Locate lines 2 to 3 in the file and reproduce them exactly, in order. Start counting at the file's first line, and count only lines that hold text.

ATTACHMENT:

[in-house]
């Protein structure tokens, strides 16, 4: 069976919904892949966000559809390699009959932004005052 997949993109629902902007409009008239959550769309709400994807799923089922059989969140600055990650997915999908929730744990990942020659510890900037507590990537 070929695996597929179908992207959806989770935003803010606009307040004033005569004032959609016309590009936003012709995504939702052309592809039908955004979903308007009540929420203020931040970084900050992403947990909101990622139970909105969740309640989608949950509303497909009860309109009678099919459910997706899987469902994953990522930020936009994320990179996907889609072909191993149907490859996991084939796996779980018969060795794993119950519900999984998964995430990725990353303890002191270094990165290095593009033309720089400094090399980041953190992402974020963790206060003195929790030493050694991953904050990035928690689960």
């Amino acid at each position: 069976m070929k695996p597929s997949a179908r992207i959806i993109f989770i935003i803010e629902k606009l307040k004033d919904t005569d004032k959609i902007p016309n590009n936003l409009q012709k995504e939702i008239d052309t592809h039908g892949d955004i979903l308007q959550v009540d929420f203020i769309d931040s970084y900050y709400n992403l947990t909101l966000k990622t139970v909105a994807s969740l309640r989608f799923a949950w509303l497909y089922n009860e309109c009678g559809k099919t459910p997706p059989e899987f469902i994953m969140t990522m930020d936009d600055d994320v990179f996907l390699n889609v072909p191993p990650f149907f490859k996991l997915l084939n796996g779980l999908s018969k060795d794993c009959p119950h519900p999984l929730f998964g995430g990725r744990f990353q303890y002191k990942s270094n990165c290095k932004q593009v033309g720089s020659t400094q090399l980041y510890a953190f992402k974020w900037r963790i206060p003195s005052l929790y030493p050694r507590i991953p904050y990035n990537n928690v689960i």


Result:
């Protein structure tokens, strides 16, 4: 069976919904892949966000559809390699009959932004005052 997949993109629902902007409009008239959550769309709400994807799923089922059989969140600055990650997915999908929730744990990942020659510890900037507590990537 070929695996597929179908992207959806989770935003803010606009307040004033005569004032959609016309590009936003012709995504939702052309592809039908955004979903308007009540929420203020931040970084900050992403947990909101990622139970909105969740309640989608949950509303497909009860309109009678099919459910997706899987469902994953990522930020936009994320990179996907889609072909191993149907490859996991084939796996779980018969060795794993119950519900999984998964995430990725990353303890002191270094990165290095593009033309720089400094090399980041953190992402974020963790206060003195929790030493050694991953904050990035928690689960």
């Amino acid at each position: 069976m070929k695996p597929s997949a179908r992207i959806i993109f989770i935003i803010e629902k606009l307040k004033d919904t005569d004032k959609i902007p016309n590009n936003l409009q012709k995504e939702i008239d052309t592809h039908g892949d955004i979903l308007q959550v009540d929420f203020i769309d931040s970084y900050y709400n992403l947990t909101l966000k990622t139970v909105a994807s969740l309640r989608f799923a949950w509303l497909y089922n009860e309109c009678g559809k099919t459910p997706p059989e899987f469902i994953m969140t990522m930020d936009d600055d994320v990179f996907l390699n889609v072909p191993p990650f149907f490859k996991l997915l084939n796996g779980l999908s018969k060795d794993c009959p119950h519900p999984l929730f998964g995430g990725r744990f990353q303890y002191k990942s270094n990165c290095k932004q593009v033309g720089s020659t400094q090399l980041y510890a953190f992402k974020w900037r963790i206060p003195s005052l929790y030493p050694r507590i991953p904050y990035n990537n928690v689960i």